Bring-your-own-device strategies can help healthcare providers avoid the costs of giving mobile devices to all staffers, as well as costs related to training employees on such tools, according to Gerard Nussbaum, director of technology services at management consulting firm Kurt Salmon.
Having a BYOD policy in place, Nussbaum tells mHealth Intelligence in a recent interview, "acknowledges the fact that people are going to bring their own device and seek to use them in their work, as well as their personal life ... and healthcare providers can't really afford to give everyone who would benefit from a device, a device."
One clear drawback lies in cybersecurity concerns. A recent research report noted that a good number of nurses and doctors in the UK are using personal smartphones for clinical duties, but that a large number are sending information in an unsecured fashion.
Nussbaum, though, doesn't view potential cyberattacks and security concerns as insurmountable barriers; he says that careful planning and preparation, as well as stringent data access privileges, can minimize such risks.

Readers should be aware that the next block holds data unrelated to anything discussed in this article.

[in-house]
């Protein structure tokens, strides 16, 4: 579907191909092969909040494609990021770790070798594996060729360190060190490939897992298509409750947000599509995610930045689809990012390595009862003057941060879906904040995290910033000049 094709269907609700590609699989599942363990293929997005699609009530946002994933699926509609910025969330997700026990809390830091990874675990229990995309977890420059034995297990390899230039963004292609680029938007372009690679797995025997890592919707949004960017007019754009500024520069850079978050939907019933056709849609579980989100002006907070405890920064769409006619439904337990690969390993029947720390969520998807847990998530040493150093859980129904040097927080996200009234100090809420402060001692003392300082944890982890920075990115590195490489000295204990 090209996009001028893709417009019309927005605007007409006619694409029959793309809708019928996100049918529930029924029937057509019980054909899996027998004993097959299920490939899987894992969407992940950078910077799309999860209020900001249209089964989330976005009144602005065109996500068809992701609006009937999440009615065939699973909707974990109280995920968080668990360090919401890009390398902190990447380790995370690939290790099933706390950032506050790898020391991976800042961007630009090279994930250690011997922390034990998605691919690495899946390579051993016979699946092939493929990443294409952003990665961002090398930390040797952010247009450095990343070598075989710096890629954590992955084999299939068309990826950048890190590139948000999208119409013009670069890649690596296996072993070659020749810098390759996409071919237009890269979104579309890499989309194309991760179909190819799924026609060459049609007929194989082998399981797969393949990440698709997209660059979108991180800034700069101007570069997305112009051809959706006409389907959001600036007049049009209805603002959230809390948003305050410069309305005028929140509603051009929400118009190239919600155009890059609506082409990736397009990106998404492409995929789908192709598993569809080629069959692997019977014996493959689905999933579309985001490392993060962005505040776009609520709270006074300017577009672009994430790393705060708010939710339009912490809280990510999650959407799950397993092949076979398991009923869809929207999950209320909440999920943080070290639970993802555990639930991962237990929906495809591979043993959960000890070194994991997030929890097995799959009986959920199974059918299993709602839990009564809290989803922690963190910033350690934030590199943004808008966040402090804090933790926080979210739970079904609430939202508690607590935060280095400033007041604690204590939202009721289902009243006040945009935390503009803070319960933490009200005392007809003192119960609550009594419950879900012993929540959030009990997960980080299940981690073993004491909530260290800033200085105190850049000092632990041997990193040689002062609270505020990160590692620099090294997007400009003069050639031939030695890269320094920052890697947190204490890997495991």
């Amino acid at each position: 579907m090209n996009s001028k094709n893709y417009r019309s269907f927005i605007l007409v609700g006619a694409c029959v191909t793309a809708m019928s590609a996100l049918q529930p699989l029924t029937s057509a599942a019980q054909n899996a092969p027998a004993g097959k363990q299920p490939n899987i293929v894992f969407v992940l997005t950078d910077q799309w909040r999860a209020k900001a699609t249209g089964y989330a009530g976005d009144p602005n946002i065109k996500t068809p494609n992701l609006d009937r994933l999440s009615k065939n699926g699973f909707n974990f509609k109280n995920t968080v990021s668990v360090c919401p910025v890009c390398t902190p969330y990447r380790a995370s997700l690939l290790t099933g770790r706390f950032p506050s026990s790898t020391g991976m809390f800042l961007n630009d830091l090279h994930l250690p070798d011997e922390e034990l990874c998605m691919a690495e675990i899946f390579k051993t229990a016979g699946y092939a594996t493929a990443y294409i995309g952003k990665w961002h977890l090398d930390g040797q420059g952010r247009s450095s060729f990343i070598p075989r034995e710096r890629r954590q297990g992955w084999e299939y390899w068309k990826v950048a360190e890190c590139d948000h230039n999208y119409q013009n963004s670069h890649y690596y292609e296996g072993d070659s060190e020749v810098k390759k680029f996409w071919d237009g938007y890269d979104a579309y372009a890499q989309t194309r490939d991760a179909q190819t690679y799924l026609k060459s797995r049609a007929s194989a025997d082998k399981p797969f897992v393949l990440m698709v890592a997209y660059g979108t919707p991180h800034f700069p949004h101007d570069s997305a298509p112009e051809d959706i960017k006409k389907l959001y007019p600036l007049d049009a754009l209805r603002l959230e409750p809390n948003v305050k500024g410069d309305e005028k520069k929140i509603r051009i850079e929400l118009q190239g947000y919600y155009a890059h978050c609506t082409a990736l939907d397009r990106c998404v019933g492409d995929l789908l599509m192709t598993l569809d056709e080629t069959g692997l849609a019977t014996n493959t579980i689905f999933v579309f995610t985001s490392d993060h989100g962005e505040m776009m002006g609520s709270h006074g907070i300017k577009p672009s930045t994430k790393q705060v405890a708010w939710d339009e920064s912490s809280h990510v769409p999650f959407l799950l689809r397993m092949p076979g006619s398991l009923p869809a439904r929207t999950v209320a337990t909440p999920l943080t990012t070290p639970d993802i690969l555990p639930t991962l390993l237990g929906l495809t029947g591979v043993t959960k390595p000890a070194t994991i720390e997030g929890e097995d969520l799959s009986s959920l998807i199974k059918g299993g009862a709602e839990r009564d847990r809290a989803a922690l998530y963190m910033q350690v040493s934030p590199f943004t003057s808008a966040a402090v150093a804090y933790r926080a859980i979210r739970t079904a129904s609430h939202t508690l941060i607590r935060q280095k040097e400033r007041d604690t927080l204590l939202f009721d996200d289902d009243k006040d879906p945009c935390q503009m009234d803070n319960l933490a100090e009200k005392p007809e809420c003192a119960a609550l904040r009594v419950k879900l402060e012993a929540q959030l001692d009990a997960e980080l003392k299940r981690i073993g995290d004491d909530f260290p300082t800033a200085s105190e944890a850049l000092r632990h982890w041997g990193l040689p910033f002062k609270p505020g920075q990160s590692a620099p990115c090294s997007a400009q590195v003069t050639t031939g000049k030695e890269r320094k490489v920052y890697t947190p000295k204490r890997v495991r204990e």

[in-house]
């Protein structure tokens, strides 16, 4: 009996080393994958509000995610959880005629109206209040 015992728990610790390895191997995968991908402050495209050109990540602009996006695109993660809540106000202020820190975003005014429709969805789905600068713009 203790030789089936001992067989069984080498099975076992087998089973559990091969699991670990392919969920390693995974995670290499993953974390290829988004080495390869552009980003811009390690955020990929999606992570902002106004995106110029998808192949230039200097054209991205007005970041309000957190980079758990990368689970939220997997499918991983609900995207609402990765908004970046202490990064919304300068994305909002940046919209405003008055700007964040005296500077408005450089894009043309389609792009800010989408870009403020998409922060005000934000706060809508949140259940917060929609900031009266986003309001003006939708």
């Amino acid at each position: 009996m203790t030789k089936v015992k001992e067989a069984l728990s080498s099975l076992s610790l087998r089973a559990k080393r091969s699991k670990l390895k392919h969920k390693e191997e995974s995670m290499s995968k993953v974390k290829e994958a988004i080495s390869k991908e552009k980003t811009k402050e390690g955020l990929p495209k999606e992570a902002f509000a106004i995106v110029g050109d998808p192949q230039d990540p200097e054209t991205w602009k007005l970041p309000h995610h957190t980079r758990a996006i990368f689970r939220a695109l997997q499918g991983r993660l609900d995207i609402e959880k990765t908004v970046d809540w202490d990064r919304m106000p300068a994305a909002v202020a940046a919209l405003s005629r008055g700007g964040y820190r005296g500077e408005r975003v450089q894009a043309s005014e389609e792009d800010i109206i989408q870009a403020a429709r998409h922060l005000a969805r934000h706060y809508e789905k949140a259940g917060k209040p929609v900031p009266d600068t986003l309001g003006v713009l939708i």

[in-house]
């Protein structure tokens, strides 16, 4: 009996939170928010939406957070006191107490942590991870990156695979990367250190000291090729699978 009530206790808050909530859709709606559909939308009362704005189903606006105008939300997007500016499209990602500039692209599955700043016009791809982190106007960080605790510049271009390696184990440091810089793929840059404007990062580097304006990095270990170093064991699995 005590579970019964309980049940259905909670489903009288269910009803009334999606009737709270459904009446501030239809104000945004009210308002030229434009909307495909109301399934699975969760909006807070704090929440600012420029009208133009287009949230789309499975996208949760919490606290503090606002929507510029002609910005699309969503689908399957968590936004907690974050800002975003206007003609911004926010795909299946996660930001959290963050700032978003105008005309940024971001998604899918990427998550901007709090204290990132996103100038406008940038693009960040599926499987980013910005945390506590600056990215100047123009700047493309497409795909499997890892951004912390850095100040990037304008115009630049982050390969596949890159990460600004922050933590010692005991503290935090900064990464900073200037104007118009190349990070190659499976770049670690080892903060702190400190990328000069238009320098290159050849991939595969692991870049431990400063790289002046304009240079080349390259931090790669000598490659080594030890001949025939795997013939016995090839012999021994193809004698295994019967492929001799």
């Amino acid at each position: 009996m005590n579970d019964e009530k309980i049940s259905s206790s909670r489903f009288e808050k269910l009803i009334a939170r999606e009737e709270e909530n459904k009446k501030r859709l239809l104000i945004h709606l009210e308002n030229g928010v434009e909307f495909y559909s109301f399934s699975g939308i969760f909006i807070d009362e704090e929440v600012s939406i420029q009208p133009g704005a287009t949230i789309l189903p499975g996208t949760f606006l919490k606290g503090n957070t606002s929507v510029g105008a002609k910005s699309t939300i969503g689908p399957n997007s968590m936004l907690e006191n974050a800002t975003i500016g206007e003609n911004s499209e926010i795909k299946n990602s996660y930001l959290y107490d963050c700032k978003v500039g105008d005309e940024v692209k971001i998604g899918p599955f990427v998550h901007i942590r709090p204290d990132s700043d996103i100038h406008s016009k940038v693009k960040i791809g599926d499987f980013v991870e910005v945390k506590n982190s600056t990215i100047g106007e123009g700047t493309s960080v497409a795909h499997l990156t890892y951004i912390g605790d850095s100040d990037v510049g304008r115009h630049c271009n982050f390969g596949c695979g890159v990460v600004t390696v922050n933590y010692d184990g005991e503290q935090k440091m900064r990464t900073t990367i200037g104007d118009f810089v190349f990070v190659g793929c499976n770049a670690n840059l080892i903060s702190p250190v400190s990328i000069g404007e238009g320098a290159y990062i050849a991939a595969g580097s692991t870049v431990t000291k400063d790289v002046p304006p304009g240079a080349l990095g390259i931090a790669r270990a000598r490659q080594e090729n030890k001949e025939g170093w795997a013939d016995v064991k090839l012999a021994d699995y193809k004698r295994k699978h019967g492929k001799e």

A big key in developing an effective BYOD policy is seamless integration between professional and personal use of the tools, according to Neha Patel, M.D., director of mobile strategy and applications at Penn Medicine, who spoke earlier this month at the HIMSS Connected Health Conference. According to Patel, providers must prioritize ensuring that patient and hospital information on such devices is secure, while also ensuring that employees have peace of mind that their own information won't be accessed by the health system.
Nussbaum believes technology that allows physicians and clinicians greater access to data can help information flow, which then spurs earlier and faster patient treatment. He notes, though, that mHealth isn't as deeply rooted yet with patients as it may be with caregivers and providers.
"On the patient side, it's a little bit more nascent in terms of giving patients tools to help them better manage their own care," he says.
For more information:
- read the mHealth Intelligence interview